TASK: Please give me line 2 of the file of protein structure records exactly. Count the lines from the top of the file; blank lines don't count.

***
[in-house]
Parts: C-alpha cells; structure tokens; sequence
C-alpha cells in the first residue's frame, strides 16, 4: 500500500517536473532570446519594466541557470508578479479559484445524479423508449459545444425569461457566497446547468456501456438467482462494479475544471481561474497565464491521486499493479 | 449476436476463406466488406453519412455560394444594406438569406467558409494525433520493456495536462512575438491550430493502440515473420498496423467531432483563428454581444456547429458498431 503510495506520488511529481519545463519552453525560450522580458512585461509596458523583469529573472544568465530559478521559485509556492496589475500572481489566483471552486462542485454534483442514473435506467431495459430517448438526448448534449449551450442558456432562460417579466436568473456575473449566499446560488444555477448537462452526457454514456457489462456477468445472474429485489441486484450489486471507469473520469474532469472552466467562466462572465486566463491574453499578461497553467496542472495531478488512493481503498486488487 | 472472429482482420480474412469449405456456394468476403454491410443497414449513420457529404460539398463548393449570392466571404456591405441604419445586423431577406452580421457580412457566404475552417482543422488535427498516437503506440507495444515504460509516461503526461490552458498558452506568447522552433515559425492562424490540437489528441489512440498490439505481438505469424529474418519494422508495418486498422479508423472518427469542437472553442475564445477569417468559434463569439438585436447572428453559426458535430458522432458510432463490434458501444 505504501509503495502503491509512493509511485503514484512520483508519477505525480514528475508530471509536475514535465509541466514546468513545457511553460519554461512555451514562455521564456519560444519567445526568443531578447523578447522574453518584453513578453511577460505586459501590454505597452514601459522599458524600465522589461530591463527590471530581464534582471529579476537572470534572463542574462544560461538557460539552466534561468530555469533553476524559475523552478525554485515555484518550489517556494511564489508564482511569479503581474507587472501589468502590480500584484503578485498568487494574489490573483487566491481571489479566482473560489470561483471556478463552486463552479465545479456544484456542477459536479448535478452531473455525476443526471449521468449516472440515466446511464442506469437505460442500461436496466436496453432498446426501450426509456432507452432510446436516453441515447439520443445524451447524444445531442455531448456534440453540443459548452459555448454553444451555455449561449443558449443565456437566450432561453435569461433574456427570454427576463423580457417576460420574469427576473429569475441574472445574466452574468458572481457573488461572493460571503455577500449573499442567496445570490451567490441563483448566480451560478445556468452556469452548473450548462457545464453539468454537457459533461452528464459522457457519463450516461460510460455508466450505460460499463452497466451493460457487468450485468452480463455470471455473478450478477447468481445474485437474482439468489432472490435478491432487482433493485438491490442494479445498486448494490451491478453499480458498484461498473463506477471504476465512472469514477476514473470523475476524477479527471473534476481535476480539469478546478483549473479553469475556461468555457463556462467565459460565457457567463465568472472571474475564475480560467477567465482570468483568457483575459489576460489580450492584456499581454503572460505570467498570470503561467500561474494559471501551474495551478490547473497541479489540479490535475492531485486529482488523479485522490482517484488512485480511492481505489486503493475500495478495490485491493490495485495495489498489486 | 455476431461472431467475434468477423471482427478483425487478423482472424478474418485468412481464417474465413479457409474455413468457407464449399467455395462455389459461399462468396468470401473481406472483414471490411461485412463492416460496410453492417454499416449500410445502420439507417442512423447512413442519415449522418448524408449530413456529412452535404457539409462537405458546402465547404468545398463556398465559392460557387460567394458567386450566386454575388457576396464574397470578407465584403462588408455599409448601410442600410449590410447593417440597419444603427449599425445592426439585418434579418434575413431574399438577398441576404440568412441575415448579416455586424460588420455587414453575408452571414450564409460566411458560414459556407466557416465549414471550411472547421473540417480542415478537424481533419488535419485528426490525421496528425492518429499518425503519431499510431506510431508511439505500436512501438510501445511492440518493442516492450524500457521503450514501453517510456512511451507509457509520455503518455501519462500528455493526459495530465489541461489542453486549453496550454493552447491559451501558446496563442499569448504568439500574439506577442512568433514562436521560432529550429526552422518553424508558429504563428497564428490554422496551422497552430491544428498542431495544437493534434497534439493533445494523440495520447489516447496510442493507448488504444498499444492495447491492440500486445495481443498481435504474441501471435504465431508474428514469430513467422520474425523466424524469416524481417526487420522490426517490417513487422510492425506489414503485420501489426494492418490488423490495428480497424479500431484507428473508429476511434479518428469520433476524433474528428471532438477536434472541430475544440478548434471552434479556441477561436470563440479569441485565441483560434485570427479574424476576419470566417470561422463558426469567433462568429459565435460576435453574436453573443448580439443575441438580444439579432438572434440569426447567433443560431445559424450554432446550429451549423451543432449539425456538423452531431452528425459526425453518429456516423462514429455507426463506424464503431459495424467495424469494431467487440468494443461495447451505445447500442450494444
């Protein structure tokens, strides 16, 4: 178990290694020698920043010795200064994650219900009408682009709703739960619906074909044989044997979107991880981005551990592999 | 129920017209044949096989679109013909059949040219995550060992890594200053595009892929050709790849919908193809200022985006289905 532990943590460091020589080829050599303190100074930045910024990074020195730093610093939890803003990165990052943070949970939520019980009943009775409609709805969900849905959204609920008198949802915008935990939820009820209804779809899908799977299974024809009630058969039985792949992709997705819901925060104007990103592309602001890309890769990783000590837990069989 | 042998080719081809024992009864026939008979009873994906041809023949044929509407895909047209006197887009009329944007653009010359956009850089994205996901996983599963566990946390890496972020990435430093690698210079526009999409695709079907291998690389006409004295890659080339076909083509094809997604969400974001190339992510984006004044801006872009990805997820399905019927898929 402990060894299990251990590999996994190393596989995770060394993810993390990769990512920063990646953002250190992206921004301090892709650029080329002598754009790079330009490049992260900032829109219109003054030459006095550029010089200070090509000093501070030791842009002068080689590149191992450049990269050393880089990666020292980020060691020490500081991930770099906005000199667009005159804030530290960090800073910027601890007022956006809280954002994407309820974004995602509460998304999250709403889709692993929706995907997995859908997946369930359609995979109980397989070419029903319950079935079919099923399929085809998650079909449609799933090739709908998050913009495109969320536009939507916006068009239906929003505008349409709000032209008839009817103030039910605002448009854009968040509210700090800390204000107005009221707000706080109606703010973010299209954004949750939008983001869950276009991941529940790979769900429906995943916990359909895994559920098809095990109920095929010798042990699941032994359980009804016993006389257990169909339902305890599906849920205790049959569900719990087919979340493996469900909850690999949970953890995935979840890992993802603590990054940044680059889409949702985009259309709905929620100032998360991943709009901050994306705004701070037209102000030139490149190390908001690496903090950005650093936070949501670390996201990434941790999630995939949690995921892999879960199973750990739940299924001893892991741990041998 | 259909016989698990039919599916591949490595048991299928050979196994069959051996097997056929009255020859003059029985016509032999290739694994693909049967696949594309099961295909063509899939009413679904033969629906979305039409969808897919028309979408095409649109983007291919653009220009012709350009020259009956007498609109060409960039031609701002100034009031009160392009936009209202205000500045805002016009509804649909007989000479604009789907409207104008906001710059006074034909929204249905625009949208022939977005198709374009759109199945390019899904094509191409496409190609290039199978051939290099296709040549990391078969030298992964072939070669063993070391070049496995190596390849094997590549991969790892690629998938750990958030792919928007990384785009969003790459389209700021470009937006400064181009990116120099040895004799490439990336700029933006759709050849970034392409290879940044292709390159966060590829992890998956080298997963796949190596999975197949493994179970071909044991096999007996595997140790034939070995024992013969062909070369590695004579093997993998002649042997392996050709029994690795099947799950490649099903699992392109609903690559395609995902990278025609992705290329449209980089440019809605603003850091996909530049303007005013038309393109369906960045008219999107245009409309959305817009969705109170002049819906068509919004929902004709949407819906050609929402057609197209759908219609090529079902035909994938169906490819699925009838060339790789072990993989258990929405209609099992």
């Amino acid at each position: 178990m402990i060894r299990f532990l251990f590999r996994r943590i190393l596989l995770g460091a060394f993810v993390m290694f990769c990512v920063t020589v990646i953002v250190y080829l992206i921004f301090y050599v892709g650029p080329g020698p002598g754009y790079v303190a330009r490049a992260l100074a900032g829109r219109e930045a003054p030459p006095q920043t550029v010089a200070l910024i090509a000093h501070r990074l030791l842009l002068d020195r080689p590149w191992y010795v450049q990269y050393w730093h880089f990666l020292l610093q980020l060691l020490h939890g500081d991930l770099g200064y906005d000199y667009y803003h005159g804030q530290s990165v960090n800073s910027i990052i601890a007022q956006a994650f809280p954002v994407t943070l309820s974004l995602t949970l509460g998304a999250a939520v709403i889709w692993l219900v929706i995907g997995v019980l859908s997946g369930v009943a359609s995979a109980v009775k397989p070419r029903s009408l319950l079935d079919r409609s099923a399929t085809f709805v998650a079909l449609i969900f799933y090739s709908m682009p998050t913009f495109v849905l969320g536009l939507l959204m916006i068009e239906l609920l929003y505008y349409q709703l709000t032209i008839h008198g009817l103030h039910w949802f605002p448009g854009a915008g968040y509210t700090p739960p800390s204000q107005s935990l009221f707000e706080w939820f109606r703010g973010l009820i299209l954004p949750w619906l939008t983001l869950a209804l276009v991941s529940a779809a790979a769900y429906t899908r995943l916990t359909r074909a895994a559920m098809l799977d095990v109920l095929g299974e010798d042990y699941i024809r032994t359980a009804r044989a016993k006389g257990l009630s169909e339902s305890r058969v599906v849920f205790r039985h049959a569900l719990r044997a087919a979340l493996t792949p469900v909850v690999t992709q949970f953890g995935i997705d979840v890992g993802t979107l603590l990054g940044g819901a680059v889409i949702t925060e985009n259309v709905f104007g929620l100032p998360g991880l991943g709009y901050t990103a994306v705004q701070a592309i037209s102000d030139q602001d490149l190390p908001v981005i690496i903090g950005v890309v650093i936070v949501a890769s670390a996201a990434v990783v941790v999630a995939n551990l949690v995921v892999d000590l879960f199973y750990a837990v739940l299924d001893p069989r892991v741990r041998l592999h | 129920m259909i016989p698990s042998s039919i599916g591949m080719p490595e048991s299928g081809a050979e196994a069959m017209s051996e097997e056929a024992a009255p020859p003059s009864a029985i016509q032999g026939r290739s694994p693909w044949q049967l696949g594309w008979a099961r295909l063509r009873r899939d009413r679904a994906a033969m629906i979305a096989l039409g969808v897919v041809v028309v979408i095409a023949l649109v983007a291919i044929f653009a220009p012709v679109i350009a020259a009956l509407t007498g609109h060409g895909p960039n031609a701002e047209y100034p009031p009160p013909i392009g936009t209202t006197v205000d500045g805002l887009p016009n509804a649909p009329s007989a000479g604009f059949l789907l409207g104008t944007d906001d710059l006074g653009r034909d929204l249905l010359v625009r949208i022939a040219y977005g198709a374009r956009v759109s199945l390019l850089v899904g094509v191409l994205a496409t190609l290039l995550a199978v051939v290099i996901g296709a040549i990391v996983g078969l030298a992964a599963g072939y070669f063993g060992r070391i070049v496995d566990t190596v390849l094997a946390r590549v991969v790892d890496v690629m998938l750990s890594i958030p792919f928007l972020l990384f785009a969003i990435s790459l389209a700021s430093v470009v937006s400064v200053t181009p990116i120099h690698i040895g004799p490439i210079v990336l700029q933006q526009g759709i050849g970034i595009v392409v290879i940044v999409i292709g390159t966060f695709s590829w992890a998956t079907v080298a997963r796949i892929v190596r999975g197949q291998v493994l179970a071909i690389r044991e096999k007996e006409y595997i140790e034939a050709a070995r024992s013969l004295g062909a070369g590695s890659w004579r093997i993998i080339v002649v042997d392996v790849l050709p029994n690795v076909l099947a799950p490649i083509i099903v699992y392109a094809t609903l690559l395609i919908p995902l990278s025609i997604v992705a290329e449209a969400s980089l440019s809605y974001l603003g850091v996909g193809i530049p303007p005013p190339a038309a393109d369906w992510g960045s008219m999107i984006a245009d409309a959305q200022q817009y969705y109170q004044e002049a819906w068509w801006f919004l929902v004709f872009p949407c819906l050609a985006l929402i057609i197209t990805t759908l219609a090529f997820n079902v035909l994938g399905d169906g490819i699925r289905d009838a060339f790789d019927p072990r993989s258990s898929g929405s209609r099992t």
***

Parts: C-alpha cells; structure tokens; sequence